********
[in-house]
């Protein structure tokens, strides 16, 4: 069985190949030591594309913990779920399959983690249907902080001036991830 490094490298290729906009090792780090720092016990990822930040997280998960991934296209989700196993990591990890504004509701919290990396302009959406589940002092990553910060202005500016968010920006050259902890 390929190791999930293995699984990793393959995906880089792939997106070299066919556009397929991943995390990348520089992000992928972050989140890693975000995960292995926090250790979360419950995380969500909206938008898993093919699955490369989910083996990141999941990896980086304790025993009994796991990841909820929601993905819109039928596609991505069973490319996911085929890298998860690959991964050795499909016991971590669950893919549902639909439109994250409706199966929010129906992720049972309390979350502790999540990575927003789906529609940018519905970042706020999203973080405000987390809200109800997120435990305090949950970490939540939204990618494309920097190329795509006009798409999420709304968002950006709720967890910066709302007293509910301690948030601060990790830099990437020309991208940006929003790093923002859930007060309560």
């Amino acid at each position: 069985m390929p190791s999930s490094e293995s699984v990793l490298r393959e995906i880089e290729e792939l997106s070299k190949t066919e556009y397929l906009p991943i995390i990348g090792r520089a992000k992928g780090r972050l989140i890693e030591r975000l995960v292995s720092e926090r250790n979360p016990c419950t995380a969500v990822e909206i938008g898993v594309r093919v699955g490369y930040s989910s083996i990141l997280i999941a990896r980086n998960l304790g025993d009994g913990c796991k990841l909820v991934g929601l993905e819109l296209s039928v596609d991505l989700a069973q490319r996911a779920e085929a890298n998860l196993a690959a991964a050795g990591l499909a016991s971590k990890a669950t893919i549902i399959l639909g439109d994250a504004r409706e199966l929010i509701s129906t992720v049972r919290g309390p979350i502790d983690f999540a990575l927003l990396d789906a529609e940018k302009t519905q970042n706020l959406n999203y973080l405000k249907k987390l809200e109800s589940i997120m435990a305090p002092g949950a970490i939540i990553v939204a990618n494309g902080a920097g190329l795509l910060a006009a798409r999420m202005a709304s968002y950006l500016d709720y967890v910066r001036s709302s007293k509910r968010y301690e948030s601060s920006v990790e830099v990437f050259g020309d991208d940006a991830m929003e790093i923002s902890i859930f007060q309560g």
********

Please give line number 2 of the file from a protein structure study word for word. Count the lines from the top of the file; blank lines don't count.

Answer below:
């Protein structure tokens, strides 16, 4: 069985190949030591594309913990779920399959983690249907902080001036991830 490094490298290729906009090792780090720092016990990822930040997280998960991934296209989700196993990591990890504004509701919290990396302009959406589940002092990553910060202005500016968010920006050259902890 390929190791999930293995699984990793393959995906880089792939997106070299066919556009397929991943995390990348520089992000992928972050989140890693975000995960292995926090250790979360419950995380969500909206938008898993093919699955490369989910083996990141999941990896980086304790025993009994796991990841909820929601993905819109039928596609991505069973490319996911085929890298998860690959991964050795499909016991971590669950893919549902639909439109994250409706199966929010129906992720049972309390979350502790999540990575927003789906529609940018519905970042706020999203973080405000987390809200109800997120435990305090949950970490939540939204990618494309920097190329795509006009798409999420709304968002950006709720967890910066709302007293509910301690948030601060990790830099990437020309991208940006929003790093923002859930007060309560």